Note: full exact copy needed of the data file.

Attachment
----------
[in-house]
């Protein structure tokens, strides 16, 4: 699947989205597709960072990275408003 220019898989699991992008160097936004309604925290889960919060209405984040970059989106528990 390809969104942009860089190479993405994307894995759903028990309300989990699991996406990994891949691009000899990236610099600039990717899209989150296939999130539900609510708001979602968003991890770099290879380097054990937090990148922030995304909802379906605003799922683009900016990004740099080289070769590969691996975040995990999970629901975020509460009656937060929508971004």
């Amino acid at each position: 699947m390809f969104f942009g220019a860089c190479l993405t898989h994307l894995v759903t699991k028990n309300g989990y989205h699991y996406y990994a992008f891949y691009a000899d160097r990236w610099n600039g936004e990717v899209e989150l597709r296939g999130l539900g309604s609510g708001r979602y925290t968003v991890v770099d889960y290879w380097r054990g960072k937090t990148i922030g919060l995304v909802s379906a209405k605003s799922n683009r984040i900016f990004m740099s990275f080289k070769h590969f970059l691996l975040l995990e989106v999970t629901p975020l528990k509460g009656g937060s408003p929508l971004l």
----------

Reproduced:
[in-house]
């Protein structure tokens, strides 16, 4: 699947989205597709960072990275408003 220019898989699991992008160097936004309604925290889960919060209405984040970059989106528990 390809969104942009860089190479993405994307894995759903028990309300989990699991996406990994891949691009000899990236610099600039990717899209989150296939999130539900609510708001979602968003991890770099290879380097054990937090990148922030995304909802379906605003799922683009900016990004740099080289070769590969691996975040995990999970629901975020509460009656937060929508971004």
């Amino acid at each position: 699947m390809f969104f942009g220019a860089c190479l993405t898989h994307l894995v759903t699991k028990n309300g989990y989205h699991y996406y990994a992008f891949y691009a000899d160097r990236w610099n600039g936004e990717v899209e989150l597709r296939g999130l539900g309604s609510g708001r979602y925290t968003v991890v770099d889960y290879w380097r054990g960072k937090t990148i922030g919060l995304v909802s379906a209405k605003s799922n683009r984040i900016f990004m740099s990275f080289k070769h590969f970059l691996l975040l995990e989106v999970t629901p975020l528990k509460g009656g937060s408003p929508l971004l």